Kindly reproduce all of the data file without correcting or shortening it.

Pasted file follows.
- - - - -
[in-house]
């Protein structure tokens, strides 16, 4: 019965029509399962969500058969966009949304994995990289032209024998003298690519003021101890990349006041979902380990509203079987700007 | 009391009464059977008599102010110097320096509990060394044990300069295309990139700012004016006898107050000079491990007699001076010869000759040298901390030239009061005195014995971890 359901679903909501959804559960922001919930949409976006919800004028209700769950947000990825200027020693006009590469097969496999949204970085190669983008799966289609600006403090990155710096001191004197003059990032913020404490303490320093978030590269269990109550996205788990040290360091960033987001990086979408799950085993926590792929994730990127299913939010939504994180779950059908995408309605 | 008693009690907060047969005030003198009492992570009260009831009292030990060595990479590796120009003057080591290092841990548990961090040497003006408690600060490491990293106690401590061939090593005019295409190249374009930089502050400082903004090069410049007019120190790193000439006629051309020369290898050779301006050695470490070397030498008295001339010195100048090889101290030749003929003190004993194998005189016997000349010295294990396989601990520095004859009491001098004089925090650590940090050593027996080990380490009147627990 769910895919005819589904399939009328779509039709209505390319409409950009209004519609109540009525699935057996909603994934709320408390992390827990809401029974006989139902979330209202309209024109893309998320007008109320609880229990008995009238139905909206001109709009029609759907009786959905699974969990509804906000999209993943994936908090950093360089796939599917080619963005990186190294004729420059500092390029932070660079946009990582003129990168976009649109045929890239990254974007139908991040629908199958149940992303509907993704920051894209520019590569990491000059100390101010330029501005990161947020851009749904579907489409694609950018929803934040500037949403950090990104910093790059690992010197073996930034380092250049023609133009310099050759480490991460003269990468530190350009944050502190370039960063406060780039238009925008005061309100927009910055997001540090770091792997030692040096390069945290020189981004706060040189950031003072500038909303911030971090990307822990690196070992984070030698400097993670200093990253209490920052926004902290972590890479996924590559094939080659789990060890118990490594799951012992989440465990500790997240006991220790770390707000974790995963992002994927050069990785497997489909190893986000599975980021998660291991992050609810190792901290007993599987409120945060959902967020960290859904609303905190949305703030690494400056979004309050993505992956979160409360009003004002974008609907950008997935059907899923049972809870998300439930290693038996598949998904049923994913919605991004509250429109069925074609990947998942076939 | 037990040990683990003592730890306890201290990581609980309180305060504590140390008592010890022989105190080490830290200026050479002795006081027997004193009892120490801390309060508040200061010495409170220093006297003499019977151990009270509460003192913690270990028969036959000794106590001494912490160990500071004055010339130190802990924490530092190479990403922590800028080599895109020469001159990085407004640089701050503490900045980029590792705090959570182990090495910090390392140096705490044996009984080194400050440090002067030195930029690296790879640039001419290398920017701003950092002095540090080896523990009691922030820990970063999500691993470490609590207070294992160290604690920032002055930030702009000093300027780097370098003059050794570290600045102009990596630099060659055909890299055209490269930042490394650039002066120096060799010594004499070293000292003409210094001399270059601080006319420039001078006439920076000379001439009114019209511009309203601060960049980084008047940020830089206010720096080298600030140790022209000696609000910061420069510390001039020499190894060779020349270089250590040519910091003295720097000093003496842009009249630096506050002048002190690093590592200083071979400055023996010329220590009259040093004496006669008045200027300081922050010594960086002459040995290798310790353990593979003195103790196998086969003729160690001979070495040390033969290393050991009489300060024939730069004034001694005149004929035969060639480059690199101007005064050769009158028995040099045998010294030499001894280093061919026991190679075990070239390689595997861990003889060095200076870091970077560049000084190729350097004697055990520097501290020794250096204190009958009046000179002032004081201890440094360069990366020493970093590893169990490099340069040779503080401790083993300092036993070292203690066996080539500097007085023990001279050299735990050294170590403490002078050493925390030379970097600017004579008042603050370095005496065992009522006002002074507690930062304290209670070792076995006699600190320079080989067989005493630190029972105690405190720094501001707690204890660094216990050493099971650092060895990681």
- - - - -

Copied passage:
[in-house]
């Protein structure tokens, strides 16, 4: 019965029509399962969500058969966009949304994995990289032209024998003298690519003021101890990349006041979902380990509203079987700007 | 009391009464059977008599102010110097320096509990060394044990300069295309990139700012004016006898107050000079491990007699001076010869000759040298901390030239009061005195014995971890 359901679903909501959804559960922001919930949409976006919800004028209700769950947000990825200027020693006009590469097969496999949204970085190669983008799966289609600006403090990155710096001191004197003059990032913020404490303490320093978030590269269990109550996205788990040290360091960033987001990086979408799950085993926590792929994730990127299913939010939504994180779950059908995408309605 | 008693009690907060047969005030003198009492992570009260009831009292030990060595990479590796120009003057080591290092841990548990961090040497003006408690600060490491990293106690401590061939090593005019295409190249374009930089502050400082903004090069410049007019120190790193000439006629051309020369290898050779301006050695470490070397030498008295001339010195100048090889101290030749003929003190004993194998005189016997000349010295294990396989601990520095004859009491001098004089925090650590940090050593027996080990380490009147627990 769910895919005819589904399939009328779509039709209505390319409409950009209004519609109540009525699935057996909603994934709320408390992390827990809401029974006989139902979330209202309209024109893309998320007008109320609880229990008995009238139905909206001109709009029609759907009786959905699974969990509804906000999209993943994936908090950093360089796939599917080619963005990186190294004729420059500092390029932070660079946009990582003129990168976009649109045929890239990254974007139908991040629908199958149940992303509907993704920051894209520019590569990491000059100390101010330029501005990161947020851009749904579907489409694609950018929803934040500037949403950090990104910093790059690992010197073996930034380092250049023609133009310099050759480490991460003269990468530190350009944050502190370039960063406060780039238009925008005061309100927009910055997001540090770091792997030692040096390069945290020189981004706060040189950031003072500038909303911030971090990307822990690196070992984070030698400097993670200093990253209490920052926004902290972590890479996924590559094939080659789990060890118990490594799951012992989440465990500790997240006991220790770390707000974790995963992002994927050069990785497997489909190893986000599975980021998660291991992050609810190792901290007993599987409120945060959902967020960290859904609303905190949305703030690494400056979004309050993505992956979160409360009003004002974008609907950008997935059907899923049972809870998300439930290693038996598949998904049923994913919605991004509250429109069925074609990947998942076939 | 037990040990683990003592730890306890201290990581609980309180305060504590140390008592010890022989105190080490830290200026050479002795006081027997004193009892120490801390309060508040200061010495409170220093006297003499019977151990009270509460003192913690270990028969036959000794106590001494912490160990500071004055010339130190802990924490530092190479990403922590800028080599895109020469001159990085407004640089701050503490900045980029590792705090959570182990090495910090390392140096705490044996009984080194400050440090002067030195930029690296790879640039001419290398920017701003950092002095540090080896523990009691922030820990970063999500691993470490609590207070294992160290604690920032002055930030702009000093300027780097370098003059050794570290600045102009990596630099060659055909890299055209490269930042490394650039002066120096060799010594004499070293000292003409210094001399270059601080006319420039001078006439920076000379001439009114019209511009309203601060960049980084008047940020830089206010720096080298600030140790022209000696609000910061420069510390001039020499190894060779020349270089250590040519910091003295720097000093003496842009009249630096506050002048002190690093590592200083071979400055023996010329220590009259040093004496006669008045200027300081922050010594960086002459040995290798310790353990593979003195103790196998086969003729160690001979070495040390033969290393050991009489300060024939730069004034001694005149004929035969060639480059690199101007005064050769009158028995040099045998010294030499001894280093061919026991190679075990070239390689595997861990003889060095200076870091970077560049000084190729350097004697055990520097501290020794250096204190009958009046000179002032004081201890440094360069990366020493970093590893169990490099340069040779503080401790083993300092036993070292203690066996080539500097007085023990001279050299735990050294170590403490002078050493925390030379970097600017004579008042603050370095005496065992009522006002002074507690930062304290209670070792076995006699600190320079080989067989005493630190029972105690405190720094501001707690204890660094216990050493099971650092060895990681």